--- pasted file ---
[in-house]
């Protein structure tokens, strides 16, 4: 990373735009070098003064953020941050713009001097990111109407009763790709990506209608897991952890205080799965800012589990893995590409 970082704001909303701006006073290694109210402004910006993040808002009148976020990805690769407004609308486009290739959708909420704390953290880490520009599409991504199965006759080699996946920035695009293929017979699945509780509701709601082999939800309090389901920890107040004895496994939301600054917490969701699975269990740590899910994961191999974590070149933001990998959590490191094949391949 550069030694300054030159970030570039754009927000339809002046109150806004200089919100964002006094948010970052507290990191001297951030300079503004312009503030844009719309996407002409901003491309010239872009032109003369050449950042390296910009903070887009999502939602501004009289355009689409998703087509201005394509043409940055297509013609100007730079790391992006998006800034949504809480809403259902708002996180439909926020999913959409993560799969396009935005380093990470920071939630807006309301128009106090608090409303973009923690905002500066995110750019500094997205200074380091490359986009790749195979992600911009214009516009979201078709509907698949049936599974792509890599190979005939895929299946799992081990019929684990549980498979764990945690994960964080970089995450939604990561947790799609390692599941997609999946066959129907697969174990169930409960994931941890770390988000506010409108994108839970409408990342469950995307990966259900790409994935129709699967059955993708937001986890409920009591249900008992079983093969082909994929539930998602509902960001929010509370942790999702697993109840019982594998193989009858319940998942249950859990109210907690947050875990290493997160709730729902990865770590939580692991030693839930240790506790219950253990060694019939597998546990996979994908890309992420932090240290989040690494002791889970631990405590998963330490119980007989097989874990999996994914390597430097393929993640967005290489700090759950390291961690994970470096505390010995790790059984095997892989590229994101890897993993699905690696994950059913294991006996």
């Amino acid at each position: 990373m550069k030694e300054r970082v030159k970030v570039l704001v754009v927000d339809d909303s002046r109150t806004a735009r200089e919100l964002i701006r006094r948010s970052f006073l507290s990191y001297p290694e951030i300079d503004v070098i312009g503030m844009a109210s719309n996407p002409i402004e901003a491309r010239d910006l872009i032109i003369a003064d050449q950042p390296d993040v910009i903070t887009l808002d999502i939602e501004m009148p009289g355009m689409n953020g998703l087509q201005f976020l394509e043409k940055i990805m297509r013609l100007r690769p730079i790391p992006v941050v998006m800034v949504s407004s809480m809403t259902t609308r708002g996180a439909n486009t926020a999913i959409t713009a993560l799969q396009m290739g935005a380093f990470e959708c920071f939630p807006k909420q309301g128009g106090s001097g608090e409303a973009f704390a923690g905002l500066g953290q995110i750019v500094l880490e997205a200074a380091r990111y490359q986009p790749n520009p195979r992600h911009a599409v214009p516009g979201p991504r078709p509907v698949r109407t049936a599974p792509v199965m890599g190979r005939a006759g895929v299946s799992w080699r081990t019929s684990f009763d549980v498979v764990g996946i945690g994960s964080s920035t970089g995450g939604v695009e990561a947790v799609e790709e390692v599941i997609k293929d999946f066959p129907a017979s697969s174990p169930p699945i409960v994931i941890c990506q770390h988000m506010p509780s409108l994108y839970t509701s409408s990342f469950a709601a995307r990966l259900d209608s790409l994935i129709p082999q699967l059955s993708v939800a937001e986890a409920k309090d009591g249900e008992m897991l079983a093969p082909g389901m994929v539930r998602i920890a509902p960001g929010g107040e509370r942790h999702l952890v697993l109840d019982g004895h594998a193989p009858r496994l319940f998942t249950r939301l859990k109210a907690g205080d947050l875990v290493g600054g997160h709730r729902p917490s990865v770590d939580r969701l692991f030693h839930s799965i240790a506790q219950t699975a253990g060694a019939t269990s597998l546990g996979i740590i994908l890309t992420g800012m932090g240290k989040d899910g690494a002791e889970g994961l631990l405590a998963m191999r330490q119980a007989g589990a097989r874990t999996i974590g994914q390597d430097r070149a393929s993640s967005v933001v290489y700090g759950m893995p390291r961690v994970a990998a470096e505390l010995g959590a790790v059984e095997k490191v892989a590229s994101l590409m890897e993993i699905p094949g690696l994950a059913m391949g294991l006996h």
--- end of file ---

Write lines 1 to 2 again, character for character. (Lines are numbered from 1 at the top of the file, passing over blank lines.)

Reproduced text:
[in-house]
């Protein structure tokens, strides 16, 4: 990373735009070098003064953020941050713009001097990111109407009763790709990506209608897991952890205080799965800012589990893995590409 970082704001909303701006006073290694109210402004910006993040808002009148976020990805690769407004609308486009290739959708909420704390953290880490520009599409991504199965006759080699996946920035695009293929017979699945509780509701709601082999939800309090389901920890107040004895496994939301600054917490969701699975269990740590899910994961191999974590070149933001990998959590490191094949391949 550069030694300054030159970030570039754009927000339809002046109150806004200089919100964002006094948010970052507290990191001297951030300079503004312009503030844009719309996407002409901003491309010239872009032109003369050449950042390296910009903070887009999502939602501004009289355009689409998703087509201005394509043409940055297509013609100007730079790391992006998006800034949504809480809403259902708002996180439909926020999913959409993560799969396009935005380093990470920071939630807006309301128009106090608090409303973009923690905002500066995110750019500094997205200074380091490359986009790749195979992600911009214009516009979201078709509907698949049936599974792509890599190979005939895929299946799992081990019929684990549980498979764990945690994960964080970089995450939604990561947790799609390692599941997609999946066959129907697969174990169930409960994931941890770390988000506010409108994108839970409408990342469950995307990966259900790409994935129709699967059955993708937001986890409920009591249900008992079983093969082909994929539930998602509902960001929010509370942790999702697993109840019982594998193989009858319940998942249950859990109210907690947050875990290493997160709730729902990865770590939580692991030693839930240790506790219950253990060694019939597998546990996979994908890309992420932090240290989040690494002791889970631990405590998963330490119980007989097989874990999996994914390597430097393929993640967005290489700090759950390291961690994970470096505390010995790790059984095997892989590229994101890897993993699905690696994950059913294991006996």